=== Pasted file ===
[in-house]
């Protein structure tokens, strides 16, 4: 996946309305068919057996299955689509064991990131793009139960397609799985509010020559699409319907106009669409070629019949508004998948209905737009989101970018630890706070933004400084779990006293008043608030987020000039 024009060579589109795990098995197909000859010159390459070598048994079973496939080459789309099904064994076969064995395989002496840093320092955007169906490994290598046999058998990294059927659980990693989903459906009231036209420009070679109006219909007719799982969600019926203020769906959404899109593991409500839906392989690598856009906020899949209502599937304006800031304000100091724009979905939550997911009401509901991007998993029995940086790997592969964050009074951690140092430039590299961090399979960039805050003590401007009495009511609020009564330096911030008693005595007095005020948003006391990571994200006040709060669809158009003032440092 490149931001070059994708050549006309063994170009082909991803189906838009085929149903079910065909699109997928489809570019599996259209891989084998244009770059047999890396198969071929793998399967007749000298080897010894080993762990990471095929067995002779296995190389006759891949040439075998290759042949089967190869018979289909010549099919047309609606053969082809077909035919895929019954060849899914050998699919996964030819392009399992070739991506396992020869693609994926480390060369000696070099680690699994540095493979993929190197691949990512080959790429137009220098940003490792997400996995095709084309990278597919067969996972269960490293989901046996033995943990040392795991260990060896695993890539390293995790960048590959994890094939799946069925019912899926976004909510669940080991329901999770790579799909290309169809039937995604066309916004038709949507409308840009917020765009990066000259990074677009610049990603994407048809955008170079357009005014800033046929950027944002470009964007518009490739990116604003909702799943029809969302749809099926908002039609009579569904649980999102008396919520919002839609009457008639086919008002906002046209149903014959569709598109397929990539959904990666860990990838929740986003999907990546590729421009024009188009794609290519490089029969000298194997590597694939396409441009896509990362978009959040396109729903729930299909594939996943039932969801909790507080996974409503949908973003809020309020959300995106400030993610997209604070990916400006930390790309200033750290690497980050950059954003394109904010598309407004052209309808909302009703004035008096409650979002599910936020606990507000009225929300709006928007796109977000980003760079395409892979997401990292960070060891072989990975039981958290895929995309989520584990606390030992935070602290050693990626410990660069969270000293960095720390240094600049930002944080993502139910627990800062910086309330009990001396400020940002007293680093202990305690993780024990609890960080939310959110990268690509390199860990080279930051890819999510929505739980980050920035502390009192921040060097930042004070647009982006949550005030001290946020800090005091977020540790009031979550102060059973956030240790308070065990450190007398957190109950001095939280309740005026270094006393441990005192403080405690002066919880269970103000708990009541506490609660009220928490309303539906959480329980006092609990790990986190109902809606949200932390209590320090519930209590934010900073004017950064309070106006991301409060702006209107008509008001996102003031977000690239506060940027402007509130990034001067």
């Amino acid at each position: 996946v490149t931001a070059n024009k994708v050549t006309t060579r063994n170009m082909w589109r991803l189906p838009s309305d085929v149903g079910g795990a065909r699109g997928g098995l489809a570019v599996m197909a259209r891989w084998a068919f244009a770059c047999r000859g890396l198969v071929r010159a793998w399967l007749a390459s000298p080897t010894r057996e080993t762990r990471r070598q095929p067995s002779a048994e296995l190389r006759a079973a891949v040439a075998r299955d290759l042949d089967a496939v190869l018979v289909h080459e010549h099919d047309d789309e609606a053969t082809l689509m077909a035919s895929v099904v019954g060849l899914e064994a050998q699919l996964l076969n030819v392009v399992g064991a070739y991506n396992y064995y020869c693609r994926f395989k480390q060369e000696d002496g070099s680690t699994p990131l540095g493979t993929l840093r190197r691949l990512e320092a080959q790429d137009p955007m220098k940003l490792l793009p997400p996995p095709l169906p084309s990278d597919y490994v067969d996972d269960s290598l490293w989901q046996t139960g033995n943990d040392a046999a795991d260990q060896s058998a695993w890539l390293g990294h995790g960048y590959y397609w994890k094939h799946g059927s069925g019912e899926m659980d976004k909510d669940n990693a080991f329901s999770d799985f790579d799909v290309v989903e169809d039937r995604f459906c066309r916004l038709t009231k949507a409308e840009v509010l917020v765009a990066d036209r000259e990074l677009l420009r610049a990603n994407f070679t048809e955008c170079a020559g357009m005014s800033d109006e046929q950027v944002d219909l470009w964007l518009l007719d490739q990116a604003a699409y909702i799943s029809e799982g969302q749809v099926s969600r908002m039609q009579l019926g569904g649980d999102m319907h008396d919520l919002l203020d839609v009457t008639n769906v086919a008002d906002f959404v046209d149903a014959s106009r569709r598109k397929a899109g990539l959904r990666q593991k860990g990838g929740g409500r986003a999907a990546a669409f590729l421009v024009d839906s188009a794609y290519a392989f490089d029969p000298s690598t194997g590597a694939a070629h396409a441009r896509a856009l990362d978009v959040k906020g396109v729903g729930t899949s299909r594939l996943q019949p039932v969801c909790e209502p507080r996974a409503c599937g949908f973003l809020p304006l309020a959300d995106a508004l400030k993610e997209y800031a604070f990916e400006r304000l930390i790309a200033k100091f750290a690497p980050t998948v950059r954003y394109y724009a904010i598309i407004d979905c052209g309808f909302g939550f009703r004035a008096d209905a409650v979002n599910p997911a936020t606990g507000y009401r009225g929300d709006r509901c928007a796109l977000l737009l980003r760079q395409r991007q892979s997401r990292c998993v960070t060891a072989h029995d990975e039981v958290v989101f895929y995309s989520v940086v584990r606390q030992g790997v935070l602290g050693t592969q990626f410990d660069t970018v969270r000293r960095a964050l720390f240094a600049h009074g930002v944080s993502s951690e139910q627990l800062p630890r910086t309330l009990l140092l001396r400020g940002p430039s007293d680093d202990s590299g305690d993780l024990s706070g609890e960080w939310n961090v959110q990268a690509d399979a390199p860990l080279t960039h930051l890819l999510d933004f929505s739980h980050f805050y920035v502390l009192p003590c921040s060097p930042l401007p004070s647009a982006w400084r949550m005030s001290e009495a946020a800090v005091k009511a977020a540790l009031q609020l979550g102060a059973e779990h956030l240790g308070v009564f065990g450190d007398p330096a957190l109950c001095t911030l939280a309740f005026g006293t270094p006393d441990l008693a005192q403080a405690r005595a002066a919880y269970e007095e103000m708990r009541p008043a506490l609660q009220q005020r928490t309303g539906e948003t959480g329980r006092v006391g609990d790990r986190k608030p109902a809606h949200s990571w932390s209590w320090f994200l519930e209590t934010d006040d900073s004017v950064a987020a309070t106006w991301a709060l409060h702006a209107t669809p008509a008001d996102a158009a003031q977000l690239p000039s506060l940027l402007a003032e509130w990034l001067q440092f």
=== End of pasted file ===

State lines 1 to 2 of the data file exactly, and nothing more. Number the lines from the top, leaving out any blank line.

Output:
[in-house]
């Protein structure tokens, strides 16, 4: 996946309305068919057996299955689509064991990131793009139960397609799985509010020559699409319907106009669409070629019949508004998948209905737009989101970018630890706070933004400084779990006293008043608030987020000039 024009060579589109795990098995197909000859010159390459070598048994079973496939080459789309099904064994076969064995395989002496840093320092955007169906490994290598046999058998990294059927659980990693989903459906009231036209420009070679109006219909007719799982969600019926203020769906959404899109593991409500839906392989690598856009906020899949209502599937304006800031304000100091724009979905939550997911009401509901991007998993029995940086790997592969964050009074951690140092430039590299961090399979960039805050003590401007009495009511609020009564330096911030008693005595007095005020948003006391990571994200006040709060669809158009003032440092 490149931001070059994708050549006309063994170009082909991803189906838009085929149903079910065909699109997928489809570019599996259209891989084998244009770059047999890396198969071929793998399967007749000298080897010894080993762990990471095929067995002779296995190389006759891949040439075998290759042949089967190869018979289909010549099919047309609606053969082809077909035919895929019954060849899914050998699919996964030819392009399992070739991506396992020869693609994926480390060369000696070099680690699994540095493979993929190197691949990512080959790429137009220098940003490792997400996995095709084309990278597919067969996972269960490293989901046996033995943990040392795991260990060896695993890539390293995790960048590959994890094939799946069925019912899926976004909510669940080991329901999770790579799909290309169809039937995604066309916004038709949507409308840009917020765009990066000259990074677009610049990603994407048809955008170079357009005014800033046929950027944002470009964007518009490739990116604003909702799943029809969302749809099926908002039609009579569904649980999102008396919520919002839609009457008639086919008002906002046209149903014959569709598109397929990539959904990666860990990838929740986003999907990546590729421009024009188009794609290519490089029969000298194997590597694939396409441009896509990362978009959040396109729903729930299909594939996943039932969801909790507080996974409503949908973003809020309020959300995106400030993610997209604070990916400006930390790309200033750290690497980050950059954003394109904010598309407004052209309808909302009703004035008096409650979002599910936020606990507000009225929300709006928007796109977000980003760079395409892979997401990292960070060891072989990975039981958290895929995309989520584990606390030992935070602290050693990626410990660069969270000293960095720390240094600049930002944080993502139910627990800062910086309330009990001396400020940002007293680093202990305690993780024990609890960080939310959110990268690509390199860990080279930051890819999510929505739980980050920035502390009192921040060097930042004070647009982006949550005030001290946020800090005091977020540790009031979550102060059973956030240790308070065990450190007398957190109950001095939280309740005026270094006393441990005192403080405690002066919880269970103000708990009541506490609660009220928490309303539906959480329980006092609990790990986190109902809606949200932390209590320090519930209590934010900073004017950064309070106006991301409060702006209107008509008001996102003031977000690239506060940027402007509130990034001067």